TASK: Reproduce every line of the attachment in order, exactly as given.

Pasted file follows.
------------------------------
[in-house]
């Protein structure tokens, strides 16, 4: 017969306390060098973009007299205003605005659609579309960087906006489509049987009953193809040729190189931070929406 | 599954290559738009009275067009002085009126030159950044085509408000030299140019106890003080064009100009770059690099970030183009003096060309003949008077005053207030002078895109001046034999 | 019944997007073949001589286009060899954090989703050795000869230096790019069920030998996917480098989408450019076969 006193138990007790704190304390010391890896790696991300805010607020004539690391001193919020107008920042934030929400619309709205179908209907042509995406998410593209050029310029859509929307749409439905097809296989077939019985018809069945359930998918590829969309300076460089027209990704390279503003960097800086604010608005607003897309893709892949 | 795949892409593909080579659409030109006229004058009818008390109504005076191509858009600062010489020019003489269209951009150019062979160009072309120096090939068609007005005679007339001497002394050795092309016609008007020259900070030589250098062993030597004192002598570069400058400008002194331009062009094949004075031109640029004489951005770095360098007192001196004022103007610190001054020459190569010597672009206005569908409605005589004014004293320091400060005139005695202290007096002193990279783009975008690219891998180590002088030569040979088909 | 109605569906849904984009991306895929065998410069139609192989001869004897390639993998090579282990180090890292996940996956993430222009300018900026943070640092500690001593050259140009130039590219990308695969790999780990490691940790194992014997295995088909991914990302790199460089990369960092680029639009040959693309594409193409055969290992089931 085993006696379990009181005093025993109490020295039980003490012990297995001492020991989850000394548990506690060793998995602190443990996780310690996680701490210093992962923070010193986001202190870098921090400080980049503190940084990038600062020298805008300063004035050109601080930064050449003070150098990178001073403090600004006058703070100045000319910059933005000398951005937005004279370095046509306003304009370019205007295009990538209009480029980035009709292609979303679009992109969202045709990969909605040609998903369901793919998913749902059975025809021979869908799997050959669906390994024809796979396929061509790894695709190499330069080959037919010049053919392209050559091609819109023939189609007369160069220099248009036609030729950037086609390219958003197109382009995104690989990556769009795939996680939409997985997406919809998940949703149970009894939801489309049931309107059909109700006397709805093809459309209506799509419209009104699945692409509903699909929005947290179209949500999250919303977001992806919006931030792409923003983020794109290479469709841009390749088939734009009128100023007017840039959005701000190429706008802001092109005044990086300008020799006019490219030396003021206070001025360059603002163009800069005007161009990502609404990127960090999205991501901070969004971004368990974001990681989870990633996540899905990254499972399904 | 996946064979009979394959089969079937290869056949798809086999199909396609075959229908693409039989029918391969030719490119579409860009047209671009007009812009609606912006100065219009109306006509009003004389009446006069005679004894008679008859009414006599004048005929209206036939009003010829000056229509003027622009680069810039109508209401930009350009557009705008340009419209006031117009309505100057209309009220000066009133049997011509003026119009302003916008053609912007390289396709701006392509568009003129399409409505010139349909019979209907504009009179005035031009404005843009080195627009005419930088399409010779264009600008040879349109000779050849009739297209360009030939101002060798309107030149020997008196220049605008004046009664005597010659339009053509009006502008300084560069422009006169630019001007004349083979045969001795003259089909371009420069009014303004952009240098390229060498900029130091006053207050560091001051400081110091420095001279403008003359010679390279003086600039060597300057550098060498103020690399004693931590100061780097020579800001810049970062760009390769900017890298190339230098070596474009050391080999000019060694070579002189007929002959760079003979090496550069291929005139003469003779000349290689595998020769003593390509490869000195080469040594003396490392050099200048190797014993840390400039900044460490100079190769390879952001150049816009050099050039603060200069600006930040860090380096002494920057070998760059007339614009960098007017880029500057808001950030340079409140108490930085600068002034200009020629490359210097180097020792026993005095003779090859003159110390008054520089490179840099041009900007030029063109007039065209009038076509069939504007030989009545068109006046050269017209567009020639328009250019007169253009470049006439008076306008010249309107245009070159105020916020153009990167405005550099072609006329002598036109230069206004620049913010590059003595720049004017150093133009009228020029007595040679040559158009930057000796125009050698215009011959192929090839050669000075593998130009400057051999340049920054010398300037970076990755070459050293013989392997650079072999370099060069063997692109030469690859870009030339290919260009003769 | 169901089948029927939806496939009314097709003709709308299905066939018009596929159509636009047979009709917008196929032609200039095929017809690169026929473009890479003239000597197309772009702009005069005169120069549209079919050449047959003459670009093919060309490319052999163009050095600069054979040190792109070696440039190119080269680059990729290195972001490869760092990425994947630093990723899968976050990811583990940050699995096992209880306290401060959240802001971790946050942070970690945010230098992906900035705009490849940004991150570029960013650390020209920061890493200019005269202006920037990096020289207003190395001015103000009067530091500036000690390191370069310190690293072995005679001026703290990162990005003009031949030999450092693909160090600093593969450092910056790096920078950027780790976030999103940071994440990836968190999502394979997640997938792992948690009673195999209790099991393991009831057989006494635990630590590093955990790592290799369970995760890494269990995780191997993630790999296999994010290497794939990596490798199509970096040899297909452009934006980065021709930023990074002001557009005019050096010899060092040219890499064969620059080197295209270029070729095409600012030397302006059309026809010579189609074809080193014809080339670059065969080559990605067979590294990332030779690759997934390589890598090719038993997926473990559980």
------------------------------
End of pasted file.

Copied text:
[in-house]
């Protein structure tokens, strides 16, 4: 017969306390060098973009007299205003605005659609579309960087906006489509049987009953193809040729190189931070929406 | 599954290559738009009275067009002085009126030159950044085509408000030299140019106890003080064009100009770059690099970030183009003096060309003949008077005053207030002078895109001046034999 | 019944997007073949001589286009060899954090989703050795000869230096790019069920030998996917480098989408450019076969 006193138990007790704190304390010391890896790696991300805010607020004539690391001193919020107008920042934030929400619309709205179908209907042509995406998410593209050029310029859509929307749409439905097809296989077939019985018809069945359930998918590829969309300076460089027209990704390279503003960097800086604010608005607003897309893709892949 | 795949892409593909080579659409030109006229004058009818008390109504005076191509858009600062010489020019003489269209951009150019062979160009072309120096090939068609007005005679007339001497002394050795092309016609008007020259900070030589250098062993030597004192002598570069400058400008002194331009062009094949004075031109640029004489951005770095360098007192001196004022103007610190001054020459190569010597672009206005569908409605005589004014004293320091400060005139005695202290007096002193990279783009975008690219891998180590002088030569040979088909 | 109605569906849904984009991306895929065998410069139609192989001869004897390639993998090579282990180090890292996940996956993430222009300018900026943070640092500690001593050259140009130039590219990308695969790999780990490691940790194992014997295995088909991914990302790199460089990369960092680029639009040959693309594409193409055969290992089931 085993006696379990009181005093025993109490020295039980003490012990297995001492020991989850000394548990506690060793998995602190443990996780310690996680701490210093992962923070010193986001202190870098921090400080980049503190940084990038600062020298805008300063004035050109601080930064050449003070150098990178001073403090600004006058703070100045000319910059933005000398951005937005004279370095046509306003304009370019205007295009990538209009480029980035009709292609979303679009992109969202045709990969909605040609998903369901793919998913749902059975025809021979869908799997050959669906390994024809796979396929061509790894695709190499330069080959037919010049053919392209050559091609819109023939189609007369160069220099248009036609030729950037086609390219958003197109382009995104690989990556769009795939996680939409997985997406919809998940949703149970009894939801489309049931309107059909109700006397709805093809459309209506799509419209009104699945692409509903699909929005947290179209949500999250919303977001992806919006931030792409923003983020794109290479469709841009390749088939734009009128100023007017840039959005701000190429706008802001092109005044990086300008020799006019490219030396003021206070001025360059603002163009800069005007161009990502609404990127960090999205991501901070969004971004368990974001990681989870990633996540899905990254499972399904 | 996946064979009979394959089969079937290869056949798809086999199909396609075959229908693409039989029918391969030719490119579409860009047209671009007009812009609606912006100065219009109306006509009003004389009446006069005679004894008679008859009414006599004048005929209206036939009003010829000056229509003027622009680069810039109508209401930009350009557009705008340009419209006031117009309505100057209309009220000066009133049997011509003026119009302003916008053609912007390289396709701006392509568009003129399409409505010139349909019979209907504009009179005035031009404005843009080195627009005419930088399409010779264009600008040879349109000779050849009739297209360009030939101002060798309107030149020997008196220049605008004046009664005597010659339009053509009006502008300084560069422009006169630019001007004349083979045969001795003259089909371009420069009014303004952009240098390229060498900029130091006053207050560091001051400081110091420095001279403008003359010679390279003086600039060597300057550098060498103020690399004693931590100061780097020579800001810049970062760009390769900017890298190339230098070596474009050391080999000019060694070579002189007929002959760079003979090496550069291929005139003469003779000349290689595998020769003593390509490869000195080469040594003396490392050099200048190797014993840390400039900044460490100079190769390879952001150049816009050099050039603060200069600006930040860090380096002494920057070998760059007339614009960098007017880029500057808001950030340079409140108490930085600068002034200009020629490359210097180097020792026993005095003779090859003159110390008054520089490179840099041009900007030029063109007039065209009038076509069939504007030989009545068109006046050269017209567009020639328009250019007169253009470049006439008076306008010249309107245009070159105020916020153009990167405005550099072609006329002598036109230069206004620049913010590059003595720049004017150093133009009228020029007595040679040559158009930057000796125009050698215009011959192929090839050669000075593998130009400057051999340049920054010398300037970076990755070459050293013989392997650079072999370099060069063997692109030469690859870009030339290919260009003769 | 169901089948029927939806496939009314097709003709709308299905066939018009596929159509636009047979009709917008196929032609200039095929017809690169026929473009890479003239000597197309772009702009005069005169120069549209079919050449047959003459670009093919060309490319052999163009050095600069054979040190792109070696440039190119080269680059990729290195972001490869760092990425994947630093990723899968976050990811583990940050699995096992209880306290401060959240802001971790946050942070970690945010230098992906900035705009490849940004991150570029960013650390020209920061890493200019005269202006920037990096020289207003190395001015103000009067530091500036000690390191370069310190690293072995005679001026703290990162990005003009031949030999450092693909160090600093593969450092910056790096920078950027780790976030999103940071994440990836968190999502394979997640997938792992948690009673195999209790099991393991009831057989006494635990630590590093955990790592290799369970995760890494269990995780191997993630790999296999994010290497794939990596490798199509970096040899297909452009934006980065021709930023990074002001557009005019050096010899060092040219890499064969620059080197295209270029070729095409600012030397302006059309026809010579189609074809080193014809080339670059065969080559990605067979590294990332030779690759997934390589890598090719038993997926473990559980």